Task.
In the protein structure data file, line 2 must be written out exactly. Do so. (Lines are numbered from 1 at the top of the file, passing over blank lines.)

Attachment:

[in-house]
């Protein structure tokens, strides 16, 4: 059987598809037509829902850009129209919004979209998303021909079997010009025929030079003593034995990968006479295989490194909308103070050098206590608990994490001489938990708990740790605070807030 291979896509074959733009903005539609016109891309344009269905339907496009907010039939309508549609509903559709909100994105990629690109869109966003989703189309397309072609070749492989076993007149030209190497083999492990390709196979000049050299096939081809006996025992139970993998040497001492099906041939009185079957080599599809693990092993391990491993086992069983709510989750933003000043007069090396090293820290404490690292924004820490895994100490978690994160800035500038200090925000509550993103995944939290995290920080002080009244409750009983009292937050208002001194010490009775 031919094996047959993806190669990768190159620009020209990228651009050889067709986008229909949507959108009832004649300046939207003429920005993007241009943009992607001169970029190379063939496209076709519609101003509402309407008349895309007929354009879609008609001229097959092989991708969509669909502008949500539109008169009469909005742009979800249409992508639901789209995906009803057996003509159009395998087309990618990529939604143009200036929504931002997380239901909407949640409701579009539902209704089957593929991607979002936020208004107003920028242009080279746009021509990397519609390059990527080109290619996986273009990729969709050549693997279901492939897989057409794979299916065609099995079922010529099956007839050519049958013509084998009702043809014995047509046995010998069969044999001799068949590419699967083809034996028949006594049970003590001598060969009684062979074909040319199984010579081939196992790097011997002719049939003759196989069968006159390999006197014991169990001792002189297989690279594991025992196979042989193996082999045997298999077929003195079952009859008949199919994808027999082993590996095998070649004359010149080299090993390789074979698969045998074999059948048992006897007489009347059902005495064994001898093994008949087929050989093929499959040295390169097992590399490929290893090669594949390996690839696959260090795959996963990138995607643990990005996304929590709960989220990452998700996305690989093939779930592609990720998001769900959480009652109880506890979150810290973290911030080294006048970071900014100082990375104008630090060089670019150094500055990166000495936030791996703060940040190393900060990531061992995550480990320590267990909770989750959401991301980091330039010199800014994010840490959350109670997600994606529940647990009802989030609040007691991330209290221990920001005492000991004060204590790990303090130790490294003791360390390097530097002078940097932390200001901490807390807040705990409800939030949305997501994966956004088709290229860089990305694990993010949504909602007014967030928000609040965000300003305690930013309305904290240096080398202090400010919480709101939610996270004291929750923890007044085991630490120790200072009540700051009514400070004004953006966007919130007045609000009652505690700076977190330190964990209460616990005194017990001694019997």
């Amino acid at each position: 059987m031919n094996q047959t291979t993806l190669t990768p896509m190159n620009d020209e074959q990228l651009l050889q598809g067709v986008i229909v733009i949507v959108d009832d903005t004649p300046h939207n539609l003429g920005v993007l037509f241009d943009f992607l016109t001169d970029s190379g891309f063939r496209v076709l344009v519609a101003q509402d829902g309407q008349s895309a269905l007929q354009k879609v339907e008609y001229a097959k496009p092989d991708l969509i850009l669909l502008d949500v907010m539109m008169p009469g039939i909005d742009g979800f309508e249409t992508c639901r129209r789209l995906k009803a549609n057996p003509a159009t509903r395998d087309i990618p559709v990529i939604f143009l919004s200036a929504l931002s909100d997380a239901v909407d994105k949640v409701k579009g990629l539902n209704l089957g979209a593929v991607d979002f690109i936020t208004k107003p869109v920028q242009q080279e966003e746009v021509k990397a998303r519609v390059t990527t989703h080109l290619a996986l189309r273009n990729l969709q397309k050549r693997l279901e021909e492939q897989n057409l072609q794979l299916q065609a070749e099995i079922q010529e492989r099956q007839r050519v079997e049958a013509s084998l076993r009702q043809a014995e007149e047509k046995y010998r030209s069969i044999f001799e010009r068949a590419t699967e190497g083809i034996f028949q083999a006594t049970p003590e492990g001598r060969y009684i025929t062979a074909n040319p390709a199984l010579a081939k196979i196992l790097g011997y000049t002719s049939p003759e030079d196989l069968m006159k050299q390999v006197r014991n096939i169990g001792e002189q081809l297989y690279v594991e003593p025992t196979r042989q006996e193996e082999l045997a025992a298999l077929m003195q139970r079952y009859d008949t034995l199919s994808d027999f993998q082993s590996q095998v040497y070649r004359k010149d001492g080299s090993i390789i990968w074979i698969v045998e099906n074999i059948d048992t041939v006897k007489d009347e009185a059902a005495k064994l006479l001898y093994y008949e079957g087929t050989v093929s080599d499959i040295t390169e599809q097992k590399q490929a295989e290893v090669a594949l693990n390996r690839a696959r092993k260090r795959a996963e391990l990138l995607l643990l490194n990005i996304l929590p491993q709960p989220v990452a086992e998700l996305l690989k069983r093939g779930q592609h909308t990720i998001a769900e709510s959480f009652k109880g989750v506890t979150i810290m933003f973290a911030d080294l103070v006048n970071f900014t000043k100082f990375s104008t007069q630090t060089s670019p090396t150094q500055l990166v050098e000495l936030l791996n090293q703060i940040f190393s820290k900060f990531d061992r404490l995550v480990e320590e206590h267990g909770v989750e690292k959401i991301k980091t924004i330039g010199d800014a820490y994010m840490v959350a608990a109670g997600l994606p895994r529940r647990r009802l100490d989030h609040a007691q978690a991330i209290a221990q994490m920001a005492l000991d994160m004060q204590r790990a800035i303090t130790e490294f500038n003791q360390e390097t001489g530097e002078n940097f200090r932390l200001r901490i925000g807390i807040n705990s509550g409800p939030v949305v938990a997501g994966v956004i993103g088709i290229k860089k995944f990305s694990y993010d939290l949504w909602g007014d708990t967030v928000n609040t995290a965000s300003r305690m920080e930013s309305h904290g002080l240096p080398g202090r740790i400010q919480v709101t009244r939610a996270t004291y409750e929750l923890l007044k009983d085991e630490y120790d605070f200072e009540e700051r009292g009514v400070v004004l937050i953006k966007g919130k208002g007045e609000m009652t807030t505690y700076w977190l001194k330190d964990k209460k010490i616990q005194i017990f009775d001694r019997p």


């Protein structure tokens, strides 16, 4: 059987598809037509829902850009129209919004979209998303021909079997010009025929030079003593034995990968006479295989490194909308103070050098206590608990994490001489938990708990740790605070807030 291979896509074959733009903005539609016109891309344009269905339907496009907010039939309508549609509903559709909100994105990629690109869109966003989703189309397309072609070749492989076993007149030209190497083999492990390709196979000049050299096939081809006996025992139970993998040497001492099906041939009185079957080599599809693990092993391990491993086992069983709510989750933003000043007069090396090293820290404490690292924004820490895994100490978690994160800035500038200090925000509550993103995944939290995290920080002080009244409750009983009292937050208002001194010490009775 031919094996047959993806190669990768190159620009020209990228651009050889067709986008229909949507959108009832004649300046939207003429920005993007241009943009992607001169970029190379063939496209076709519609101003509402309407008349895309007929354009879609008609001229097959092989991708969509669909502008949500539109008169009469909005742009979800249409992508639901789209995906009803057996003509159009395998087309990618990529939604143009200036929504931002997380239901909407949640409701579009539902209704089957593929991607979002936020208004107003920028242009080279746009021509990397519609390059990527080109290619996986273009990729969709050549693997279901492939897989057409794979299916065609099995079922010529099956007839050519049958013509084998009702043809014995047509046995010998069969044999001799068949590419699967083809034996028949006594049970003590001598060969009684062979074909040319199984010579081939196992790097011997002719049939003759196989069968006159390999006197014991169990001792002189297989690279594991025992196979042989193996082999045997298999077929003195079952009859008949199919994808027999082993590996095998070649004359010149080299090993390789074979698969045998074999059948048992006897007489009347059902005495064994001898093994008949087929050989093929499959040295390169097992590399490929290893090669594949390996690839696959260090795959996963990138995607643990990005996304929590709960989220990452998700996305690989093939779930592609990720998001769900959480009652109880506890979150810290973290911030080294006048970071900014100082990375104008630090060089670019150094500055990166000495936030791996703060940040190393900060990531061992995550480990320590267990909770989750959401991301980091330039010199800014994010840490959350109670997600994606529940647990009802989030609040007691991330209290221990920001005492000991004060204590790990303090130790490294003791360390390097530097002078940097932390200001901490807390807040705990409800939030949305997501994966956004088709290229860089990305694990993010949504909602007014967030928000609040965000300003305690930013309305904290240096080398202090400010919480709101939610996270004291929750923890007044085991630490120790200072009540700051009514400070004004953006966007919130007045609000009652505690700076977190330190964990209460616990005194017990001694019997």